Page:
The biggest dream that any parent in India fosters is that his child will excel in academics, get 90% plus marks in boards, crack PMT, JEE or CAT and become a doctor, engineer or a high-flying executive. In more recent times, becoming a reality show star is not too bad an ambition either!
While we need to improve the quality of our academic education, we also need to stop obsessing with academics alone. Additionally, what we must do is to impart that education which builds the child’s confidence, exploits his potential fully and provides skill sets for employability.
A recent ASSOCHAM study puts forth that the Indian economy will create 87.37 million jobs by 2015 but only 25% of graduates would have the necessary skills for immediate employment. The future scenario, if we look at these reports, is not very encouraging. The World Economic Forum’s report on talent migration says that India will face huge skill gaps in some job categories over the next 20 years due to low employability and this would put brakes on economic growth.
To improve the quality of education, we need to improve the quality of teachers. For this, they need to be properly trained and given decent remuneration.
I remember the famous nuclear scientist and man behind Pokharan I, Dr Raja Rammana, telling me that the best education he got was in his village because of the high level of commitment of his teachers. Our old rural system of education, which drew heavily in philosophy from gurkuls, was ideal as students bonded intensely with teachers and thus learnt better.
Of course, modern curriculum needs to be introduced, but we need to restore respect for the institution of teaching and our teachers. The ‘Right to Education’ is a move in the right direction. What needs to be ensured is that quality is not compromised.
Good money is particularly important at the university level, at research schools and specialized institutions. It is horrifying to learn that 1/3rd of the faculty positions at IITs are lying vacant!
University funding is another important issue. We can learn particularly from India’s most famous and well run university in all of our history – Nalanda. According to Chinese historian Fa-hien, not only did the Guptas patronize the great university of Nalanda, the institute also owned huge funding sources.
As per the accounts of students of Hiuen Tsang and I-tsing the institute – which had on its rolls 8500 students and 1510 members of faculty, where 100 discourses were delivered daily with 100% attendance - owned huge tracts of land in 100 villages, from which it drew handsome income.
It had set exacting benchmarks when it came to hiring teachers. It is believed to have on board some of the best minds like Silabhadra, the president of the university, Arya Deva, Asanga, Vasubadhu and Dinnaga, some of whom were the founders of philosophical systems. The greatest artists of the period - Dhiman and Bitpalo – were hired to train students in making images of stone and bronze. No wonder the university was magnet for the most talented from within India and also countries like Korea, Mongolia, Japan, China, Tibet, and Sri Lanka. The university offered courses like humanities, arts and crafts, religion, philosophy, and medicine.
Why am I drawing an analogy with Nalanda and not Harvard? You may call it a spectacular coincidence, but there is an astonishing similarity in the set up of these two universities!
Besides academics, music, art, sports etc. need to be given due importance. In foreign countries music and culture are treated with extreme seriousness. Despite our wealthy music tradition of various gharanas, there is no systemized method of training, barring courses offered by a few universities. Ours remains a personality or family driven method of teaching, where art forms thrive or decay depending on the fate of limited individuals. Some valiant efforts have been made by Pt Birju Maharaj, Madhvi Mudgal or late Protima Bedi to start their own schools, but they are at a fairly micro scale.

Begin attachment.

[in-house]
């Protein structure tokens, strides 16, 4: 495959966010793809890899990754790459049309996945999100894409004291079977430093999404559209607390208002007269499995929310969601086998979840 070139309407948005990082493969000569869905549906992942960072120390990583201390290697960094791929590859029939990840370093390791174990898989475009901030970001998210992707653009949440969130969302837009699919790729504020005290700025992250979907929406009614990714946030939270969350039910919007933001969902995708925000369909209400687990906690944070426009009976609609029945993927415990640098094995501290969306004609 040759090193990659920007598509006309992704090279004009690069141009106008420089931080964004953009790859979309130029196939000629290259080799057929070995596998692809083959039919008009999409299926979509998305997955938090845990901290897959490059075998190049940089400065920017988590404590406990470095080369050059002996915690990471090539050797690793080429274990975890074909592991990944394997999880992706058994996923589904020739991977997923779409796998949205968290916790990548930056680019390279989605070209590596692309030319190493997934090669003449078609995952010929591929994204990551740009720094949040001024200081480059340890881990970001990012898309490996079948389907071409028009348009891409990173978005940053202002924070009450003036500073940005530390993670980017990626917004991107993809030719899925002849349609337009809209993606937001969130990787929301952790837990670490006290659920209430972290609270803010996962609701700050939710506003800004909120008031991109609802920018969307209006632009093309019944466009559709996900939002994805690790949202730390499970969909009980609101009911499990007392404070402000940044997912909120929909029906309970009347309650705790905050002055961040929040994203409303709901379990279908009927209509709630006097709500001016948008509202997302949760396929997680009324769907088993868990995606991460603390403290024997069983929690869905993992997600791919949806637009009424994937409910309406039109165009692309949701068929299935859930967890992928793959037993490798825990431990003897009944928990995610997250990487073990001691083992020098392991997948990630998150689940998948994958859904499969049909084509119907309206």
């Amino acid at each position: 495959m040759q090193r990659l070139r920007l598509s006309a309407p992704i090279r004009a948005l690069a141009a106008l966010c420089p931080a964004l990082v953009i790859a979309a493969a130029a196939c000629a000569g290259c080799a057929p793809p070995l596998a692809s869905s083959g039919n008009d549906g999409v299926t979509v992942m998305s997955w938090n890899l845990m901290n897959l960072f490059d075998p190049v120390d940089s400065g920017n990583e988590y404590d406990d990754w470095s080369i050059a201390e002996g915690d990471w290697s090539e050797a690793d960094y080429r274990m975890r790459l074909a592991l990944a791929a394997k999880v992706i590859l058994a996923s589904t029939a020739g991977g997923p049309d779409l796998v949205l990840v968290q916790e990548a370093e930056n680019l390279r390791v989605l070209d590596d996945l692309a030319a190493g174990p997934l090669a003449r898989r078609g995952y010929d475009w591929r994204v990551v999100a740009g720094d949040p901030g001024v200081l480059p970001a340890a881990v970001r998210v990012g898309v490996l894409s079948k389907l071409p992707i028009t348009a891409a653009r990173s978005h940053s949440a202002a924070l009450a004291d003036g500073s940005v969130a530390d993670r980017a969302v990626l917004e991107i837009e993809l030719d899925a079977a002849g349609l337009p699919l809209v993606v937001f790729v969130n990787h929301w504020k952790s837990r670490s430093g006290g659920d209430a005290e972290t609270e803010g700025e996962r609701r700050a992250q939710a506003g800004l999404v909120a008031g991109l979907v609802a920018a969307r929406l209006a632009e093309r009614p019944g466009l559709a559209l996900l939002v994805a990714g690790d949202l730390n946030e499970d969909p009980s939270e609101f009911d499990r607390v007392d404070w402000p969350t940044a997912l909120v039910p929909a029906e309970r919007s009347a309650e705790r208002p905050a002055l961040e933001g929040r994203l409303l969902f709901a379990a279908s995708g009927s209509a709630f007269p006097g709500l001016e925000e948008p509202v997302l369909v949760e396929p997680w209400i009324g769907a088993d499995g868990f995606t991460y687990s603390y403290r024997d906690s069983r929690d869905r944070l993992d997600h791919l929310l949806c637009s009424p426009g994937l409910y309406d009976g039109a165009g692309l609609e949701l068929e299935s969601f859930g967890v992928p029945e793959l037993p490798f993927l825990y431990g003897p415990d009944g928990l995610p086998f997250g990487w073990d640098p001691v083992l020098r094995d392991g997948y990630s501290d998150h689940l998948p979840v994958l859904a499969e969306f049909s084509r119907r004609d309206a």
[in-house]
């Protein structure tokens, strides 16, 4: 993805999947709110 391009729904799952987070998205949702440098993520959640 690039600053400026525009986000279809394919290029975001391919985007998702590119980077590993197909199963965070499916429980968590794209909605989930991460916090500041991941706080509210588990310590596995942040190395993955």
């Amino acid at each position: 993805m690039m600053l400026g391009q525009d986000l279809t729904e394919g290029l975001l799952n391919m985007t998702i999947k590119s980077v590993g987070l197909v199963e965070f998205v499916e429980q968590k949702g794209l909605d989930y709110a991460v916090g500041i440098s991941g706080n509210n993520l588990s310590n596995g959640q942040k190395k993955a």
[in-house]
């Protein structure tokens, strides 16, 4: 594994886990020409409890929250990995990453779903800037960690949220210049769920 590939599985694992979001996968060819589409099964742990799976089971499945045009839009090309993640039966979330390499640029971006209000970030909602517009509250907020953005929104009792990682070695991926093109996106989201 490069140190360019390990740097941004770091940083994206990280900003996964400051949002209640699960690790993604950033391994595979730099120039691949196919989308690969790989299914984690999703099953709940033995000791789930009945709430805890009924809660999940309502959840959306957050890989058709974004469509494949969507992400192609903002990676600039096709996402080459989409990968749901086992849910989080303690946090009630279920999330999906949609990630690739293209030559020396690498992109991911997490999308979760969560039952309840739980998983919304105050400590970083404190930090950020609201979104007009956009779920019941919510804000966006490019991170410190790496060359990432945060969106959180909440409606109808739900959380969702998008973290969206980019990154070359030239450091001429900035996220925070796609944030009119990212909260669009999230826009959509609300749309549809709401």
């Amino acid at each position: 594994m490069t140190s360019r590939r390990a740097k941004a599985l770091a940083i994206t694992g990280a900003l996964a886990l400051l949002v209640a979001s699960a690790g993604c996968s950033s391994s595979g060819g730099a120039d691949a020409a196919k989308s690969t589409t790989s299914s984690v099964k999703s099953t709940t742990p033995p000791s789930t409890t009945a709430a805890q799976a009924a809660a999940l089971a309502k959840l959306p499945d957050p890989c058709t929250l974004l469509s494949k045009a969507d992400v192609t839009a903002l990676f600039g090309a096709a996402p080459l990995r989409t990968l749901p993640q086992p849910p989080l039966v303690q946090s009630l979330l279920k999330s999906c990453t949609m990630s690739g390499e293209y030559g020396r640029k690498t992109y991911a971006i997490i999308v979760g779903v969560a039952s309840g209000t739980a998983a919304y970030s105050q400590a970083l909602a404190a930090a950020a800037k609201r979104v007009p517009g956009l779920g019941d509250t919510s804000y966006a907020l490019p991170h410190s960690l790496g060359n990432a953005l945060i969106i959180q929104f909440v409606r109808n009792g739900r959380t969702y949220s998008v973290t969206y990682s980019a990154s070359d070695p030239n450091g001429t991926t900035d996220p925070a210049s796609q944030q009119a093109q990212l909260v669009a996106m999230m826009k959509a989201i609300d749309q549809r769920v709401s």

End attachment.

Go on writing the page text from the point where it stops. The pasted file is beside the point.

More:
The western classical music scenario of Europe is probably the best example to cite when it comes to cultivating talent, methodical training and providing sufficient concert opportunities to make abundant money, thus keeping the best musicians in ample affluence. The entire continent is dotted by music conservatories providing the best of training and children get admitted at a very tender age. That is why a small city like Leipzig can boast of having the most sought after music conservatory, which has had faculty members like Felix Mendelssohn, Robert and Clara Schumann.
The European model has been found to be so good that it has been adopted by the US, Canada, Australia, Japan, South Korea and now China.
Meanwhile, China has shown the way in terms of sports training. From a time when it never figured in the top 10 of medals chart, it has increased its Olympics haul to 100 at Beijing, posing a serious challenge to the US. It has government funded sports academies that pick children at a very young age and then train them with military precision.
In India, we need to ensure that other sports are also properly funded, because, as of now, the condition of most sports besides cricket is pretty pathetic. This problem can be overcome by encouraging sponsorship by corporates. If private players are reluctant, PSUs can be asked.
The most important education however comes from the child’s immediate environment - his mother, family and other guardians. An enlightened upbringing plays possibly the most important role.
The combined formal and informal education systems armour the child with the learning that he requires to fend for himself and conduct his life in a way that is upright and dignified.
As a famous saying goes, “An educational system isn`t worth a great deal if it teaches young people how to make a living but doesn`t teach them how to make a life."
(This piece on Education is part of the Looking Ahead series.)